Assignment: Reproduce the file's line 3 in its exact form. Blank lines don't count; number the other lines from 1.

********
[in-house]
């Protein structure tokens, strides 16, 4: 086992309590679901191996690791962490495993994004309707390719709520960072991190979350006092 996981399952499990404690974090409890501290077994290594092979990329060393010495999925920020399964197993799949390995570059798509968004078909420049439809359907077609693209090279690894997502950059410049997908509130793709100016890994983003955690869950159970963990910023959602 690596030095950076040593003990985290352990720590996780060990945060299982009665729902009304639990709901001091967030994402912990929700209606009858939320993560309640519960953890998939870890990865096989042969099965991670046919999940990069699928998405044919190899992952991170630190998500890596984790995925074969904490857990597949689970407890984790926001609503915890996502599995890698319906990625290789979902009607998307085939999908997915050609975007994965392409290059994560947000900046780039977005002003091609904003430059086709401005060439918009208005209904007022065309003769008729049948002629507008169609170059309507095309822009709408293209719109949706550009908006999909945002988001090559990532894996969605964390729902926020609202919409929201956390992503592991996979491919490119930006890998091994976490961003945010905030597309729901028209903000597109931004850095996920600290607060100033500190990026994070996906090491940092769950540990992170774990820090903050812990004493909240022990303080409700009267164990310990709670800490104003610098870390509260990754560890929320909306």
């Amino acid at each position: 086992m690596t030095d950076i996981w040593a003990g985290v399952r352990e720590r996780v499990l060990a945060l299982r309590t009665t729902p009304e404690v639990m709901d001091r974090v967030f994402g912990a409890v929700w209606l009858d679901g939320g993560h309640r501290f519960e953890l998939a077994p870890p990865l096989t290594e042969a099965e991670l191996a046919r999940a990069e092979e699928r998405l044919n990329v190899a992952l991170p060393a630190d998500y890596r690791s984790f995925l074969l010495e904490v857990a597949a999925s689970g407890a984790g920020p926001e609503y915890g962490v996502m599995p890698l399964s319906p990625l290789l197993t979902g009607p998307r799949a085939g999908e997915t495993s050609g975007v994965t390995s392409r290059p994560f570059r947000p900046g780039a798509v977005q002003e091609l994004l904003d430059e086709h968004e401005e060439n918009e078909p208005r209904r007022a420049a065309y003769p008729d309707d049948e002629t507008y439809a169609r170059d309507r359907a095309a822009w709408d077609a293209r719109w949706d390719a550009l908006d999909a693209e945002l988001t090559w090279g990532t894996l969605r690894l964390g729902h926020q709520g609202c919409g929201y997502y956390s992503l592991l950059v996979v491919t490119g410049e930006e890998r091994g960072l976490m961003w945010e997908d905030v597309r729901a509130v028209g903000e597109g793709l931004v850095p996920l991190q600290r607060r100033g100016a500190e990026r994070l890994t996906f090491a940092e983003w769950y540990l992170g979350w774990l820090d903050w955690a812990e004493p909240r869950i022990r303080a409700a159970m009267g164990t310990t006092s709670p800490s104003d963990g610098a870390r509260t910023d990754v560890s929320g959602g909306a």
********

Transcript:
């Amino acid at each position: 086992m690596t030095d950076i996981w040593a003990g985290v399952r352990e720590r996780v499990l060990a945060l299982r309590t009665t729902p009304e404690v639990m709901d001091r974090v967030f994402g912990a409890v929700w209606l009858d679901g939320g993560h309640r501290f519960e953890l998939a077994p870890p990865l096989t290594e042969a099965e991670l191996a046919r999940a990069e092979e699928r998405l044919n990329v190899a992952l991170p060393a630190d998500y890596r690791s984790f995925l074969l010495e904490v857990a597949a999925s689970g407890a984790g920020p926001e609503y915890g962490v996502m599995p890698l399964s319906p990625l290789l197993t979902g009607p998307r799949a085939g999908e997915t495993s050609g975007v994965t390995s392409r290059p994560f570059r947000p900046g780039a798509v977005q002003e091609l994004l904003d430059e086709h968004e401005e060439n918009e078909p208005r209904r007022a420049a065309y003769p008729d309707d049948e002629t507008y439809a169609r170059d309507r359907a095309a822009w709408d077609a293209r719109w949706d390719a550009l908006d999909a693209e945002l988001t090559w090279g990532t894996l969605r690894l964390g729902h926020q709520g609202c919409g929201y997502y956390s992503l592991l950059v996979v491919t490119g410049e930006e890998r091994g960072l976490m961003w945010e997908d905030v597309r729901a509130v028209g903000e597109g793709l931004v850095p996920l991190q600290r607060r100033g100016a500190e990026r994070l890994t996906f090491a940092e983003w769950y540990l992170g979350w774990l820090d903050w955690a812990e004493p909240r869950i022990r303080a409700a159970m009267g164990t310990t006092s709670p800490s104003d963990g610098a870390r509260t910023d990754v560890s929320g959602g909306a």